BEST Stories – Victoria Bauder Posted August 31, 2015 by BEST

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Like many college freshmen, Victoria Bauder was second-thinking her major. For one thing, her fellow music majors came to Kutztown University way ahead of her in everything from theory to performance. For another, she just wasn’t happy.

“I was getting tired of it,” she says of the music curriculum and time spent practicing something she no longer enjoyed. “I realized I was looking more forward to my required English classes.”

Not quite sure how to handle this realization, Vicki started to flounder. Her grades plummeted, and she was at sea by the end of her first semester sophomore year. It was then that Judy Tierney, who had recently learned of the situation after Vicki’s mentor became unavailable, quickly put together a plan she was pretty sure would get the Allentown native back on track.

Judy and her BEST co-founder Billy Staples drove to Kutztown’s historic Old Main building, where they sat with Vicki and shared a no-holds-barred conversation that got real, real fast. She had her very own crash course on the history of BEST and how it was designed to lift up students just like her – provided she buckled down.

“You need to do better,” they told her that November 2011 evening. “You can do better. We know you as a person and you can do this.”

“Billy and Judy told me about the first few students they helped and how they turned out,” Vicki says. “When they explained everything to me that night, I was like ‘Oh, wow! I can do this.’ After that talk, I picked myself back up.”

She switched majors to Secondary Education and English, then dropped the Education part and never looked back.

“School was still kind of hard, but once I got into the English program, things started to click,” Vicki says. “Judy and I would meet more frequently, especially when I was on breaks. We’d get pizza and talk; we just have a really good connection. I love Judy and think she’s great.”

The day I graduated from Kutztown, when I got down from the stage, my dad said, ‘You know, your mom would really be proud of you.’

Each time Victoria returned to BEST, grades in hand, she proved the confidence Judy and Billy had in her was well-placed. “That first semester after ‘The Billy Treatment,’ Billy looked at my grades and said, ‘I see you’ve made a change,’” she recalls.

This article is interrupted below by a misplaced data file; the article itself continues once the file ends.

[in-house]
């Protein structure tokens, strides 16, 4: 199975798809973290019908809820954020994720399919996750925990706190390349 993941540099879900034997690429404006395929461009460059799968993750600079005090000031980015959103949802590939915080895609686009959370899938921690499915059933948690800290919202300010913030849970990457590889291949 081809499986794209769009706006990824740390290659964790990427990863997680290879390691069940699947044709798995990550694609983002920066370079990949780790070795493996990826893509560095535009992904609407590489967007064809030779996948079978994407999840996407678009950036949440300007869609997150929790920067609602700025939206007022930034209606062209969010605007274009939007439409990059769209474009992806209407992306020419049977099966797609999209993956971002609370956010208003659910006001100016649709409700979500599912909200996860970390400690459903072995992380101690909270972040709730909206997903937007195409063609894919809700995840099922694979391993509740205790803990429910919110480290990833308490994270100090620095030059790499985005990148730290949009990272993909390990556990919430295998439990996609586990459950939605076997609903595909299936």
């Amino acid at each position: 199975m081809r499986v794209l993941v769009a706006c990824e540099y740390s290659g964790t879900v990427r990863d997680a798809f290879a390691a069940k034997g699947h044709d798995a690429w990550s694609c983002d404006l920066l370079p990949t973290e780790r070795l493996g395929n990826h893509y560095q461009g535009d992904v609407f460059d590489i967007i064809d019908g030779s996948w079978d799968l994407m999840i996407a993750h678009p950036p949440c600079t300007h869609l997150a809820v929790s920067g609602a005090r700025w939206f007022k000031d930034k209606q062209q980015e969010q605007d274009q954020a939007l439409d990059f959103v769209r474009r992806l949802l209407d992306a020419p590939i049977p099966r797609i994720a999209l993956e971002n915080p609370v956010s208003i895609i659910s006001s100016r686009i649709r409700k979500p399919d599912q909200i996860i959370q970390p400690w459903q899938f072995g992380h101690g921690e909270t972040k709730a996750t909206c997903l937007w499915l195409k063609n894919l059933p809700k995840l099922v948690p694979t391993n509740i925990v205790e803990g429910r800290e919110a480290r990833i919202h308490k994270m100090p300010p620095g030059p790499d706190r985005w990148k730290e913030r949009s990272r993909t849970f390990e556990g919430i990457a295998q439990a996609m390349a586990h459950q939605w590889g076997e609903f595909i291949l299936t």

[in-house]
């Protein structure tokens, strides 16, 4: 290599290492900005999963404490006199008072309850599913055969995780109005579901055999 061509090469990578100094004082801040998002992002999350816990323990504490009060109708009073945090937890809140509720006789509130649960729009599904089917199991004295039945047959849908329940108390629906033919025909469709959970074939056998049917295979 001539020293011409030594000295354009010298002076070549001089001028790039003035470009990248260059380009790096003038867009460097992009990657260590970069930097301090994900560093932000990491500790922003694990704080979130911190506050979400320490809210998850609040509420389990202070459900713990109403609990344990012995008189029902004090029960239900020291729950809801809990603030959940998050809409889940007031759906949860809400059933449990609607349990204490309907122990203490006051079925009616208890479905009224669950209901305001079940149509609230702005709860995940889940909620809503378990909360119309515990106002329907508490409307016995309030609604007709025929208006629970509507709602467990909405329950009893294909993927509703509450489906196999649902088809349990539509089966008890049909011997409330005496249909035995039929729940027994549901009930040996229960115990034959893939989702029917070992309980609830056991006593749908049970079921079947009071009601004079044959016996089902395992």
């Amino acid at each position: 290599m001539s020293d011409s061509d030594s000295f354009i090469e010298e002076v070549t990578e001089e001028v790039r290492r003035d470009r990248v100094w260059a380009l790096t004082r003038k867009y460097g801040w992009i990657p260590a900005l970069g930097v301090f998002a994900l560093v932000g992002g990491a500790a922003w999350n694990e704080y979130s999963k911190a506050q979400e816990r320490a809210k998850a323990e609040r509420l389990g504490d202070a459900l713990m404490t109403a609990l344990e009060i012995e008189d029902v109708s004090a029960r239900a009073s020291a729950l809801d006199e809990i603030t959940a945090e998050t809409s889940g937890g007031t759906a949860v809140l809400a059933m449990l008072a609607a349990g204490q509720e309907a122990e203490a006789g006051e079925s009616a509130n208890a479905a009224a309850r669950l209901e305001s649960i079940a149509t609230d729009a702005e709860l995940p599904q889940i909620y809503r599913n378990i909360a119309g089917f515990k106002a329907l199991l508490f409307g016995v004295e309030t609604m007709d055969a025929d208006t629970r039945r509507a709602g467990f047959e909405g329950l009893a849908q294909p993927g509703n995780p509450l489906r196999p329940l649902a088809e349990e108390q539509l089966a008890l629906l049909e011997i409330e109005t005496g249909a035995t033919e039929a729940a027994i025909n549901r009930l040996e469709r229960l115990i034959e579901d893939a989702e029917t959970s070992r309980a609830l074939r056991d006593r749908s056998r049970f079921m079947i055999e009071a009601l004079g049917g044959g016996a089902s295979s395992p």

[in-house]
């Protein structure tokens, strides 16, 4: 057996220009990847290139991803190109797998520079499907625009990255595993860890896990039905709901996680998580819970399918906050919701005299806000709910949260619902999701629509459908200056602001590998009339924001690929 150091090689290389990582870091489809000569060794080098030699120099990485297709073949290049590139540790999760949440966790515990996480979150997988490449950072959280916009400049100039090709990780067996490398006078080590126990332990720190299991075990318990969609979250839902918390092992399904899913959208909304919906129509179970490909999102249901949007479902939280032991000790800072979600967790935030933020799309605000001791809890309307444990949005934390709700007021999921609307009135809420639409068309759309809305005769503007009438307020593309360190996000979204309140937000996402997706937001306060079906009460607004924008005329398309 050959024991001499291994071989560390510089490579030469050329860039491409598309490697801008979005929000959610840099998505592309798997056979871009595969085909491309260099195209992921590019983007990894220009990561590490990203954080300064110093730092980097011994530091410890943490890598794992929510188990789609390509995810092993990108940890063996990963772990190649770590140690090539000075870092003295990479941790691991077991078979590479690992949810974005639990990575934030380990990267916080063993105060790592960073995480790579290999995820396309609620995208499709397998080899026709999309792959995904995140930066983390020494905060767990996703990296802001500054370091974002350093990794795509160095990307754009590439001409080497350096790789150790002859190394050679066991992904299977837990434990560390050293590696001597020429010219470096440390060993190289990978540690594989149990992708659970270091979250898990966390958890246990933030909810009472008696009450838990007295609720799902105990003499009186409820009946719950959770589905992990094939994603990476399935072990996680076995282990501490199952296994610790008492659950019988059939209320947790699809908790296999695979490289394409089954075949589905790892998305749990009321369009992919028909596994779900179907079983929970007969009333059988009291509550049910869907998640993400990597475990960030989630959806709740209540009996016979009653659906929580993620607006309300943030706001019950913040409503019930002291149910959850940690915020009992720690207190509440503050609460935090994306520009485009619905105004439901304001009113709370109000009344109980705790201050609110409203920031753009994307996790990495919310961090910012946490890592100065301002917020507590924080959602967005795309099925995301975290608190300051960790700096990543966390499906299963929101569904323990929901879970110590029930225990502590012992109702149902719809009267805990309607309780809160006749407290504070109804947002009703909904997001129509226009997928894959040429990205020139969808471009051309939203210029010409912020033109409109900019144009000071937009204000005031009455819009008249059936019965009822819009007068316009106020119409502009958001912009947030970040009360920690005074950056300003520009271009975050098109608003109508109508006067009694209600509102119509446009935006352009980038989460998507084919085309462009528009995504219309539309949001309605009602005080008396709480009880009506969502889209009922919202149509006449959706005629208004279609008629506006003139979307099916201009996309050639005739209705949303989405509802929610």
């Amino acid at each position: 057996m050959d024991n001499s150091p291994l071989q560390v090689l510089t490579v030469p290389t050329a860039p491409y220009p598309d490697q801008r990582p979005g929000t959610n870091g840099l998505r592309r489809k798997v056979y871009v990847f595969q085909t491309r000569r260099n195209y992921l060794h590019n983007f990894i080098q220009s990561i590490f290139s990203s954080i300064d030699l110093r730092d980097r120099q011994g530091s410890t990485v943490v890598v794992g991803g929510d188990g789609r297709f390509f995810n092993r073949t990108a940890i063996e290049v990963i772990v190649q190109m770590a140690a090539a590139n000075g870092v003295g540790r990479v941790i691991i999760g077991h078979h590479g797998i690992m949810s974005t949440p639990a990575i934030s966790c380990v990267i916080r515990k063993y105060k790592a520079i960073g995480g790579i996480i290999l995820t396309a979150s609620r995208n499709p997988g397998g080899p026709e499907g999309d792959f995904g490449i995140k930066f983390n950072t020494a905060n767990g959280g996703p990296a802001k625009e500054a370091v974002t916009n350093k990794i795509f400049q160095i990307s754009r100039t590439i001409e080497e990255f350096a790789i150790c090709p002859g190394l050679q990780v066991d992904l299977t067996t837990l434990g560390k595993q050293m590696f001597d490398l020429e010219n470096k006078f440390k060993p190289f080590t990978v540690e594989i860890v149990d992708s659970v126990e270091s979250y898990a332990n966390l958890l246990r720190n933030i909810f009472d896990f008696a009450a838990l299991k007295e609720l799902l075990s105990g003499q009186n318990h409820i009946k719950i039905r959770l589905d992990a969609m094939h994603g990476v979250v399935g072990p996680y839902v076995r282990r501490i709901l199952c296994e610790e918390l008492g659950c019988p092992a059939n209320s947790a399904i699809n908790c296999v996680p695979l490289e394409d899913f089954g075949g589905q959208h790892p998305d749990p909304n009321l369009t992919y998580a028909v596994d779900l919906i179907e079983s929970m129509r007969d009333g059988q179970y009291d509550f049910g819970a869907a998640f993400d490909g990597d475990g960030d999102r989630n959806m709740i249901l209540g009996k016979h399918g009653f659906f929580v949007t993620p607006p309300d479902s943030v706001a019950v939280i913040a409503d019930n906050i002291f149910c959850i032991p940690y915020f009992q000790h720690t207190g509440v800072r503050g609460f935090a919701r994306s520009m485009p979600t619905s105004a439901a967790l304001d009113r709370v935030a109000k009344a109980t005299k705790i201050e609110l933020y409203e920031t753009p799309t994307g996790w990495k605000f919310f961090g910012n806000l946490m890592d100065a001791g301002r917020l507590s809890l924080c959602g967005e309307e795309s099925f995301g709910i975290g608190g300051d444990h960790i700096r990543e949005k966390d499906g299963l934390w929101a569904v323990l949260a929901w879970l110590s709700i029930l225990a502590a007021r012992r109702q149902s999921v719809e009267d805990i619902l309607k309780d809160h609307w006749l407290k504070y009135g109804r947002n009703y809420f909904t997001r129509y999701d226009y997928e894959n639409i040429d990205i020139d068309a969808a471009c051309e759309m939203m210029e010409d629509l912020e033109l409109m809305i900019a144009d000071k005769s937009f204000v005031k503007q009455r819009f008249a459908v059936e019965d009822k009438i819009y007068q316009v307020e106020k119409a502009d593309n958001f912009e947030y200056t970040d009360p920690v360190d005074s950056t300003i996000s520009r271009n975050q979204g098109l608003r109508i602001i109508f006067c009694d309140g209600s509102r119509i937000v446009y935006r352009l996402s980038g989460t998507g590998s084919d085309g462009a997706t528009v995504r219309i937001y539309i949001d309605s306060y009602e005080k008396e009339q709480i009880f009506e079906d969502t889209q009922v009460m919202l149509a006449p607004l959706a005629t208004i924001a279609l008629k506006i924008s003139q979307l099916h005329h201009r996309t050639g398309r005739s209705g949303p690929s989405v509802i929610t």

Indeed, Victoria Bauder has mastered change. Her father’s chronic back pain affected his ability to work, so they moved frequently when she was younger. It’s been just the two of them since her mother died of cancer when Vicki was 9. (Her funeral was the third of 22 Vicki has attended in her 22 years.)

“My dad tells me I grew up when I was 9 years old,” Vicki says. “It was difficult, but it’s life. It happens.”

This fortitude served Vicki well during her college career, and she says she’d like to share her experiences one day as a BEST mentor. For now, however, she is content to attend the annual golf tournament, reception and other fundraisers when her schedule allows. And she participates in a new program that helps graduates with writing resumes, dressing professionally, networking and preparing for job interviews.

“I don’t know what I would’ve done if Judy and Billy hadn’t come that one evening and talked to me,” she says. “My dad didn’t want me to give up, but sometimes you need to hear that from different people. I wanted to keep going, but I needed a little push. I wanted to prove to Billy and Judy that I could do it. I made a commitment when I joined BEST, and I wanted to keep it.”

Her commitment to education hasn’t stopped either. Now that she has her bachelor’s degree in English, she hopes to continue school and one day become a college professor or get paid to research literary artifacts such as first edition books or stories that are later authenticated.

“The day I graduated from Kutztown, when I got down from the stage, my dad said, ‘You know, your mom would really be proud of you.’ He gave me a hug, and I started to cry. It hit me then. Neither of my parents graduated college. It was a lot to take in, and I’m proud of it. And I’m very grateful to Judy and Billy for helping me get there.”